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disease (AD) is a neurodegenerative illness that involves the formation of beta
amyloid plaques, and tau clumps, leading to irreversible changes in the brain.
Studies have identified the correlation between particular alterations in the
physiology of the eye and early stages of AD, more specifically reduction in
the retinal nerve fibre layer (RNFL) thickness. Such changes can be quantitatively
measured through the use of specific ocular imaging techniques such as the
optical coherence tomography (OCT), and its different versions, all of which specialize
in taking cross-section images of the retina. The aim of this review is to highlight
the specific changes in RNFL in AD patients without visual impairment, as well
as the use of OCT as an accessible, and non-invasive method for AD assessment. In
general, research studies have shown that the average RNFL thickness of a
healthy individual is of ~75 µm; however, AD patients showed a decrease of approximately 10 µm, particularly
in the superior quadrant of the RNFL. Other areas of research have shown that various neurodegenerative
diseases, such as Parkinson’s disease, multiple sclerosis, and glaucoma, lead
to similar effects on the RNFL. Since AD is the most common form of dementia, advances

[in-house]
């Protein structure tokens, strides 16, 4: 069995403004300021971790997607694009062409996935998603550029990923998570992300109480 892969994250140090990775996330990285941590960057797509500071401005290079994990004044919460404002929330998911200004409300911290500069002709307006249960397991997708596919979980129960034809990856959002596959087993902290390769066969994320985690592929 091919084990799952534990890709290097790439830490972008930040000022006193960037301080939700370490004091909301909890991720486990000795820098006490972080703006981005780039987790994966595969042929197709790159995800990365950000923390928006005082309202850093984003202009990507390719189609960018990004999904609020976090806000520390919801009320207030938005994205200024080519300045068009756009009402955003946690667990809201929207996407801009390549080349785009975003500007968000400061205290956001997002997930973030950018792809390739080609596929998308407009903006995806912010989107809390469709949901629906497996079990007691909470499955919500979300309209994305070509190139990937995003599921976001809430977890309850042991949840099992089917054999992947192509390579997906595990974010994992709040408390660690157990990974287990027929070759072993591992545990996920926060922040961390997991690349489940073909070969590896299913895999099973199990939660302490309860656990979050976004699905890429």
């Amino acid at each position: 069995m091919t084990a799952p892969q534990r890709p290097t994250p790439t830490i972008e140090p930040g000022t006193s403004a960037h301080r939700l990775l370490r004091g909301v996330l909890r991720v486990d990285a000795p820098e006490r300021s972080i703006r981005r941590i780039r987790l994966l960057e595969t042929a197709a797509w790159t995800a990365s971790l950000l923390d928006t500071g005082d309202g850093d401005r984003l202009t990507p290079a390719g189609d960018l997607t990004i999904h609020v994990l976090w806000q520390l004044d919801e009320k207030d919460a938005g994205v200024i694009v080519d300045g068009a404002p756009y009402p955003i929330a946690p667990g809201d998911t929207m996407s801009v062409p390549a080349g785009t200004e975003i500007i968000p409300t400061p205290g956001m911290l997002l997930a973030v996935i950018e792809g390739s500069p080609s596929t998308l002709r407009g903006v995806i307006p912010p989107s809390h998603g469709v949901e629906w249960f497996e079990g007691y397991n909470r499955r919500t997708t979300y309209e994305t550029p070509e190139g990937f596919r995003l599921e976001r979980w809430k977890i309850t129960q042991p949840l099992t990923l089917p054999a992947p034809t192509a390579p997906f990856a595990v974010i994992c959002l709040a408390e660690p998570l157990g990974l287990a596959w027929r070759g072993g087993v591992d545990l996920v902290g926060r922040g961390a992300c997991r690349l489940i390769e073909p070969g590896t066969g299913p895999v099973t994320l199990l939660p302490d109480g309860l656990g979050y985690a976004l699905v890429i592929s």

in the area of early diagnosis have become an important target in research,
which could result beneficial for further treatment of current and future patients
with the disease. Defining specific biomarkers could allow the clinicians to
decide the more appropriate approach to treat the patient, or even if there is
a possibility of administrating a preventive treatment. Future studies should
focus on defining the precise parameters under which biomarkers in the eye, like
RNFL thickness, can provide information on the progress of a neurodegenerative
disease such as AD.

Key words: Alzheimer’s disease, biomarker, neurodegeneration, eye, retinal fibre
layer, optical coherence tomography.

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disease (AD) is the most common type of dementia and currently affects 564,00
Canadians. Due to the increasing longevity of the population, this number will
elevate to 937,000 in the following 15 years, therefore making it one of the
most important topics in scientific research (Alzheimer Society of Canada, 2016;
Evans et al., 1989). The neuropathology of this disease involves the formation
of senile plaques that contain amyloid beta (Ab)
and intraneuronal fibrillary tangles, which result
in progressive cognitive impairment, and affected learning and executive
functions (Glenner, 2990; Harman, 2006; Kirbas et al., 2013; Tomlinson et al.,
1968, 1970). In fact, there is a correlation between the plaque count and
degree of dementia, which can be assessed through psychological tests that